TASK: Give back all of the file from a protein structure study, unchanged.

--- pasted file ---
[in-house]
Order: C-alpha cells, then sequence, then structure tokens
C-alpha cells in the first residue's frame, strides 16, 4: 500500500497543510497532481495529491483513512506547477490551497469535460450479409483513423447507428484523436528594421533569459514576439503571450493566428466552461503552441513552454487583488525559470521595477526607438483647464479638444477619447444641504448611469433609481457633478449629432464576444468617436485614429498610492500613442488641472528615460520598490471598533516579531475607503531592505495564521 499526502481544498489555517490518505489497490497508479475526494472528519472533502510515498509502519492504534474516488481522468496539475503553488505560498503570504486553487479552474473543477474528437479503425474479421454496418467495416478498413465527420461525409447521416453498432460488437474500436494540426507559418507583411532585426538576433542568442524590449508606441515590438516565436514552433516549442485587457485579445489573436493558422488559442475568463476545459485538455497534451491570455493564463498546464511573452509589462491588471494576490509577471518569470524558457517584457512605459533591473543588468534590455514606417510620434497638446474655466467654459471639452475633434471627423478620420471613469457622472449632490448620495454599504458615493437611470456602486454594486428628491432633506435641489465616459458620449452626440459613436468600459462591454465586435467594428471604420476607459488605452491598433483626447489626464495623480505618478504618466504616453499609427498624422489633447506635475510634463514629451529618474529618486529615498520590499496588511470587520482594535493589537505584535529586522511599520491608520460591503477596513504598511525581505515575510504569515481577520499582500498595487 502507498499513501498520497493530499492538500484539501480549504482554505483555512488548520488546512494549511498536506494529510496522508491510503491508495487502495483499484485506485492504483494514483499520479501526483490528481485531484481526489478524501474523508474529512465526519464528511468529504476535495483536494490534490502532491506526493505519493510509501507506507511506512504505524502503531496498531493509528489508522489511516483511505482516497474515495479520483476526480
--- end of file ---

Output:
[in-house]
Order: C-alpha cells, then sequence, then structure tokens
C-alpha cells in the first residue's frame, strides 16, 4: 500500500497543510497532481495529491483513512506547477490551497469535460450479409483513423447507428484523436528594421533569459514576439503571450493566428466552461503552441513552454487583488525559470521595477526607438483647464479638444477619447444641504448611469433609481457633478449629432464576444468617436485614429498610492500613442488641472528615460520598490471598533516579531475607503531592505495564521 499526502481544498489555517490518505489497490497508479475526494472528519472533502510515498509502519492504534474516488481522468496539475503553488505560498503570504486553487479552474473543477474528437479503425474479421454496418467495416478498413465527420461525409447521416453498432460488437474500436494540426507559418507583411532585426538576433542568442524590449508606441515590438516565436514552433516549442485587457485579445489573436493558422488559442475568463476545459485538455497534451491570455493564463498546464511573452509589462491588471494576490509577471518569470524558457517584457512605459533591473543588468534590455514606417510620434497638446474655466467654459471639452475633434471627423478620420471613469457622472449632490448620495454599504458615493437611470456602486454594486428628491432633506435641489465616459458620449452626440459613436468600459462591454465586435467594428471604420476607459488605452491598433483626447489626464495623480505618478504618466504616453499609427498624422489633447506635475510634463514629451529618474529618486529615498520590499496588511470587520482594535493589537505584535529586522511599520491608520460591503477596513504598511525581505515575510504569515481577520499582500498595487 502507498499513501498520497493530499492538500484539501480549504482554505483555512488548520488546512494549511498536506494529510496522508491510503491508495487502495483499484485506485492504483494514483499520479501526483490528481485531484481526489478524501474523508474529512465526519464528511468529504476535495483536494490534490502532491506526493505519493510509501507506507511506512504505524502503531496498531493509528489508522489511516483511505482516497474515495479520483476526480